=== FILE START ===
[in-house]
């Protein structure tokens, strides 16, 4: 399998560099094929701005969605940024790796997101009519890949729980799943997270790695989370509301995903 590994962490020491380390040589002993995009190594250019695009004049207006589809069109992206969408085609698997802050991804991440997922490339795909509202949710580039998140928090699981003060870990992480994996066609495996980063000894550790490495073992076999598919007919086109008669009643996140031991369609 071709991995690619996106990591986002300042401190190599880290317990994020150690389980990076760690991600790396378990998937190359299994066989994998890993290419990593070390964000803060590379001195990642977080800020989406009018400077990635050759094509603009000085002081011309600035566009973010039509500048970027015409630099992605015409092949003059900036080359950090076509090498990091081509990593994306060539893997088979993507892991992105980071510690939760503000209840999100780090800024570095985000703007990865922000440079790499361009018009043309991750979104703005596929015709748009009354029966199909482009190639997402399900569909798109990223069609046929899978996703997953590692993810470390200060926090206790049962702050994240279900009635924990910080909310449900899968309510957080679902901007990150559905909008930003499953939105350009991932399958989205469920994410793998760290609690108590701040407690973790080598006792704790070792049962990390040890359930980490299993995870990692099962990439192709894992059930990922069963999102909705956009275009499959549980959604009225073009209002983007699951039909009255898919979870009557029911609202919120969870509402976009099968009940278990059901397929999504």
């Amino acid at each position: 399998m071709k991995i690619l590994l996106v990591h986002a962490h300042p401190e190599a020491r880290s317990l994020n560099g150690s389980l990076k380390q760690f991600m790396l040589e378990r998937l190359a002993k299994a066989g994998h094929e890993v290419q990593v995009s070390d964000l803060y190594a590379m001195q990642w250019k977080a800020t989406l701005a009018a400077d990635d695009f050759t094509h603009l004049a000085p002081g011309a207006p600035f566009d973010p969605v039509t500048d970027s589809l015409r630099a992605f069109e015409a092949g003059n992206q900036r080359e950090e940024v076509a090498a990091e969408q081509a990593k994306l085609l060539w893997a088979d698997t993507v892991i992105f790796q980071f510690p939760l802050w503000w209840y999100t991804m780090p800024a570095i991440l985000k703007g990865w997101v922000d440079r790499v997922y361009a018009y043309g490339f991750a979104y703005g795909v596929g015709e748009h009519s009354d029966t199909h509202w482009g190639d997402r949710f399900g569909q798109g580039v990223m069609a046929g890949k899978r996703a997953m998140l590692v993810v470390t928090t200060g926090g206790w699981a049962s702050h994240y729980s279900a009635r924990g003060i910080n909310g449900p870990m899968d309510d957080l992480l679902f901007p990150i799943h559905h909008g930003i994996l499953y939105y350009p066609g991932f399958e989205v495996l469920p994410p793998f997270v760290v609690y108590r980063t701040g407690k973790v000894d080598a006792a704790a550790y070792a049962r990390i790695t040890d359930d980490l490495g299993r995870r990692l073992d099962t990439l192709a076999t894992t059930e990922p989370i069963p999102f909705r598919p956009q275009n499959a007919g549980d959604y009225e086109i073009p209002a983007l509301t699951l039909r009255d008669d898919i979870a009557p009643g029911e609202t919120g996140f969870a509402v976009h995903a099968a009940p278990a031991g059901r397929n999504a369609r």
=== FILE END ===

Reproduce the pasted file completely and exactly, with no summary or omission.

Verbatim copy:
[in-house]
């Protein structure tokens, strides 16, 4: 399998560099094929701005969605940024790796997101009519890949729980799943997270790695989370509301995903 590994962490020491380390040589002993995009190594250019695009004049207006589809069109992206969408085609698997802050991804991440997922490339795909509202949710580039998140928090699981003060870990992480994996066609495996980063000894550790490495073992076999598919007919086109008669009643996140031991369609 071709991995690619996106990591986002300042401190190599880290317990994020150690389980990076760690991600790396378990998937190359299994066989994998890993290419990593070390964000803060590379001195990642977080800020989406009018400077990635050759094509603009000085002081011309600035566009973010039509500048970027015409630099992605015409092949003059900036080359950090076509090498990091081509990593994306060539893997088979993507892991992105980071510690939760503000209840999100780090800024570095985000703007990865922000440079790499361009018009043309991750979104703005596929015709748009009354029966199909482009190639997402399900569909798109990223069609046929899978996703997953590692993810470390200060926090206790049962702050994240279900009635924990910080909310449900899968309510957080679902901007990150559905909008930003499953939105350009991932399958989205469920994410793998760290609690108590701040407690973790080598006792704790070792049962990390040890359930980490299993995870990692099962990439192709894992059930990922069963999102909705956009275009499959549980959604009225073009209002983007699951039909009255898919979870009557029911609202919120969870509402976009099968009940278990059901397929999504």
């Amino acid at each position: 399998m071709k991995i690619l590994l996106v990591h986002a962490h300042p401190e190599a020491r880290s317990l994020n560099g150690s389980l990076k380390q760690f991600m790396l040589e378990r998937l190359a002993k299994a066989g994998h094929e890993v290419q990593v995009s070390d964000l803060y190594a590379m001195q990642w250019k977080a800020t989406l701005a009018a400077d990635d695009f050759t094509h603009l004049a000085p002081g011309a207006p600035f566009d973010p969605v039509t500048d970027s589809l015409r630099a992605f069109e015409a092949g003059n992206q900036r080359e950090e940024v076509a090498a990091e969408q081509a990593k994306l085609l060539w893997a088979d698997t993507v892991i992105f790796q980071f510690p939760l802050w503000w209840y999100t991804m780090p800024a570095i991440l985000k703007g990865w997101v922000d440079r790499v997922y361009a018009y043309g490339f991750a979104y703005g795909v596929g015709e748009h009519s009354d029966t199909h509202w482009g190639d997402r949710f399900g569909q798109g580039v990223m069609a046929g890949k899978r996703a997953m998140l590692v993810v470390t928090t200060g926090g206790w699981a049962s702050h994240y729980s279900a009635r924990g003060i910080n909310g449900p870990m899968d309510d957080l992480l679902f901007p990150i799943h559905h909008g930003i994996l499953y939105y350009p066609g991932f399958e989205v495996l469920p994410p793998f997270v760290v609690y108590r980063t701040g407690k973790v000894d080598a006792a704790a550790y070792a049962r990390i790695t040890d359930d980490l490495g299993r995870r990692l073992d099962t990439l192709a076999t894992t059930e990922p989370i069963p999102f909705r598919p956009q275009n499959a007919g549980d959604y009225e086109i073009p209002a983007l509301t699951l039909r009255d008669d898919i979870a009557p009643g029911e609202t919120g996140f969870a509402v976009h995903a099968a009940p278990a031991g059901r397929n999504a369609r």